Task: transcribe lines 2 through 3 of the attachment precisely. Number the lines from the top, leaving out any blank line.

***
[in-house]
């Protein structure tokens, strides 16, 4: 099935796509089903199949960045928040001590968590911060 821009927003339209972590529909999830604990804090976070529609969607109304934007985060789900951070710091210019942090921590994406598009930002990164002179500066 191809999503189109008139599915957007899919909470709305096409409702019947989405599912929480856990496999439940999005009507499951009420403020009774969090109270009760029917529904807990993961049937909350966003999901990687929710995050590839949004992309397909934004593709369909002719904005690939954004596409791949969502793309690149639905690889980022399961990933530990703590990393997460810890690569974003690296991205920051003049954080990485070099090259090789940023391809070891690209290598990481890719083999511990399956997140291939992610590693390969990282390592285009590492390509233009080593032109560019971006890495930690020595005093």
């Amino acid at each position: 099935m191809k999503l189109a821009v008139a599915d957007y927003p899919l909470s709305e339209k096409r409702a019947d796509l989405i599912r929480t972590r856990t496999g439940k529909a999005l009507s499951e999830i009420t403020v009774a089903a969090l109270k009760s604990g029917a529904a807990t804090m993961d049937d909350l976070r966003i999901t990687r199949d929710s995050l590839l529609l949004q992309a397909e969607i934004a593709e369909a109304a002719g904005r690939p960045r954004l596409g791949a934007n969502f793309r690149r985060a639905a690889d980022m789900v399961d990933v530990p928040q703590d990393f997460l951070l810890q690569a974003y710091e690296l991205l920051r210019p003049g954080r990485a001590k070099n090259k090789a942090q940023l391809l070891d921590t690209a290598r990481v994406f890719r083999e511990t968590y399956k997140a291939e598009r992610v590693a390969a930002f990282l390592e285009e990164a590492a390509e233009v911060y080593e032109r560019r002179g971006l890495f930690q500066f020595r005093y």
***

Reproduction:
């Protein structure tokens, strides 16, 4: 099935796509089903199949960045928040001590968590911060 821009927003339209972590529909999830604990804090976070529609969607109304934007985060789900951070710091210019942090921590994406598009930002990164002179500066 191809999503189109008139599915957007899919909470709305096409409702019947989405599912929480856990496999439940999005009507499951009420403020009774969090109270009760029917529904807990993961049937909350966003999901990687929710995050590839949004992309397909934004593709369909002719904005690939954004596409791949969502793309690149639905690889980022399961990933530990703590990393997460810890690569974003690296991205920051003049954080990485070099090259090789940023391809070891690209290598990481890719083999511990399956997140291939992610590693390969990282390592285009590492390509233009080593032109560019971006890495930690020595005093």
């Amino acid at each position: 099935m191809k999503l189109a821009v008139a599915d957007y927003p899919l909470s709305e339209k096409r409702a019947d796509l989405i599912r929480t972590r856990t496999g439940k529909a999005l009507s499951e999830i009420t403020v009774a089903a969090l109270k009760s604990g029917a529904a807990t804090m993961d049937d909350l976070r966003i999901t990687r199949d929710s995050l590839l529609l949004q992309a397909e969607i934004a593709e369909a109304a002719g904005r690939p960045r954004l596409g791949a934007n969502f793309r690149r985060a639905a690889d980022m789900v399961d990933v530990p928040q703590d990393f997460l951070l810890q690569a974003y710091e690296l991205l920051r210019p003049g954080r990485a001590k070099n090259k090789a942090q940023l391809l070891d921590t690209a290598r990481v994406f890719r083999e511990t968590y399956k997140a291939e598009r992610v590693a390969a930002f990282l390592e285009e990164a590492a390509e233009v911060y080593e032109r560019r002179g971006l890495f930690q500066f020595r005093y």